Commercial cyclists turn heroes in Apapa gridlock mess

Commercial cyclists turn heroes in Apapa gridlock mess

Years after they were officially barred from all bridges and major roads in Lagos, commercial motorcycle operators, popularly known as ‘Okadas’ have emerged the heroes in the Apapa’s conundrum, ferrying business executives, middle level and lower cadre workers in and out of the degraded port community at the risk of their lives.

But for the Okadas availability and willingness to take this risk of meandering through deadly petroleum tankers and articulated trucks which have become permanent features on bridges and roads inward and outward Apapa, a lot more small and medium scale businesses, according to Johnson Matthew, who runs an eatery on Liverpool Road, would have packed up, for want of means of mobility for staff, despite the risk to life and limb of the passengers as well.

From eateries to banks, insurance, and media outfits, customs licensed clearing and forwarding companies, and guest houses, motorcycles offer a readily available means, through which their workforce enter and exit Apapa, daily. Indeed, top executives, whose businesses are domiciled in Apapa, are not left out.

BusinessDay finds that the National Stadium, Surulere, has become a car park, where executives and middle level management staffers of companies which operate in Apapa, now park their cars at a fee of N100, before boarding motorcycles to Apapa. Several are seen early in the morning, driving into the stadium, (another national monument in a state of shameful neglect) and returning in the evening to take their cars, before heading home.

“You will be doing yourself a great disservice to attempt driving to Apapa. As a matter of fact, you won’t get to the office to do anything meaningful, because you would have been drained physically and mentally, when stuck in traffic on Ijora bridge. The option is to park outside and enter Apapa with Okada,” said Roland Olowokere, a staff of a shipping company in Apapa.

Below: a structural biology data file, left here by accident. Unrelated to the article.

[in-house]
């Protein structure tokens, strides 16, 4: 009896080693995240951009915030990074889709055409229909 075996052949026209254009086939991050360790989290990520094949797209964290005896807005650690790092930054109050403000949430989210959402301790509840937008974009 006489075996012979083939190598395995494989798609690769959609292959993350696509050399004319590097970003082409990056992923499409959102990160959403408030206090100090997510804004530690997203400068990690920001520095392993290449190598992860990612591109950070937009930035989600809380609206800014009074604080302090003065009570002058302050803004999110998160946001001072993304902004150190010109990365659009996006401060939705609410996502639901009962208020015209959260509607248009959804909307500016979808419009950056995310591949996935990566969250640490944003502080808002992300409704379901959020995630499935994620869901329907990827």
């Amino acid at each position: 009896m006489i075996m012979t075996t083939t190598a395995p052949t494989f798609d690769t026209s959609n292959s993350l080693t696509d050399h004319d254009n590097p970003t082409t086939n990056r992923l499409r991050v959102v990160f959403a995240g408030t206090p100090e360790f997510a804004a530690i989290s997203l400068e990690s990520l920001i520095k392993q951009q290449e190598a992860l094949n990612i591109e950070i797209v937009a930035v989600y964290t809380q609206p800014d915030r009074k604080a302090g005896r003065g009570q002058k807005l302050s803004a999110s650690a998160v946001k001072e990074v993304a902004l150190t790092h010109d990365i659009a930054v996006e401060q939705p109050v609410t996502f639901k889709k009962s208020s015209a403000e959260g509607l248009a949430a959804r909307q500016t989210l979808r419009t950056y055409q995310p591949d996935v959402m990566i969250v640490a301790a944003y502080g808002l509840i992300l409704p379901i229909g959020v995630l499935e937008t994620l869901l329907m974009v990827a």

According to Olowokere, driving in and out of the port community comes with a lot of mental and health challenges, asides the danger of a container falling on your car. For now, the Okada remains the means to go there.”

The increased patronage of the commercial motorcycles, paradoxically, is coming six years after they were outlawed and restricted from 492 roads and bridges across the Lagos metropolis. The Lagos Road Traffic Law 2012, which bans the motorcycles, was enacted to check incidences of death and injury in accidents involving motorcycles, as well as robberies, which had assumed a disturbing dimension at that time. But in the light of Apapa’ degeneration, the dangers associated with the motorcycles seem jettisoned.

In their desperation to get to work and keep businesses from total collapse, distraught workers and business owners in Apapa, are seen hopping on the motorcycles daily.

Checks show motorcycle operators charge as much as N500 and N700 from the National Stadium, to ferry a passenger into Apapa, and between N300 and N400 from Ijora, across the bridge, to Apapa.

One of the operators, told BusinessDay that their operations involve a lot of risk, as they have to run against traffic, from Ijora to Apapa and tip touts and wayward law enforcement officers, which explains the exorbitant fares. It was discovered that majority of the operators are youths between the ages of 17 and 35 from the northern parts of the country and beyond the country’s borders.

Petroleum tankers and container-laden trucks have continued to occupy the roads and bridges leading to Apapa, with craters sinking even deeper, as the rains intensify.

Throughout last week, the stretch of Ijora-Apapa bridge  witnessed a standstill, as trailers and tankers swarmed the bridge, leaving no space for motorists headed to the port city. It was also total frustration for motorists who approached the port through the Mile2-Tincan axis, which had since collapsed.

The two major entry routes to Apapa: Ijora and Mile2-Coconut-Tincan axes have been left in abject disrepair for many years, with government after government promising to fix the roads and upgrade decayed infrastructure in Apapa, but without concrete action taken.

Stakeholders say there is no better time to declare the state of emergency in the area than now. They warn that the recent executive orders signed by acting President Yemi Osinbajo, to promote ease of doing business in Nigeria, will be of no effect if the roads leading to the nation’s most utilised ports remain in disrepair.

 

 JOSHUA BASSEY

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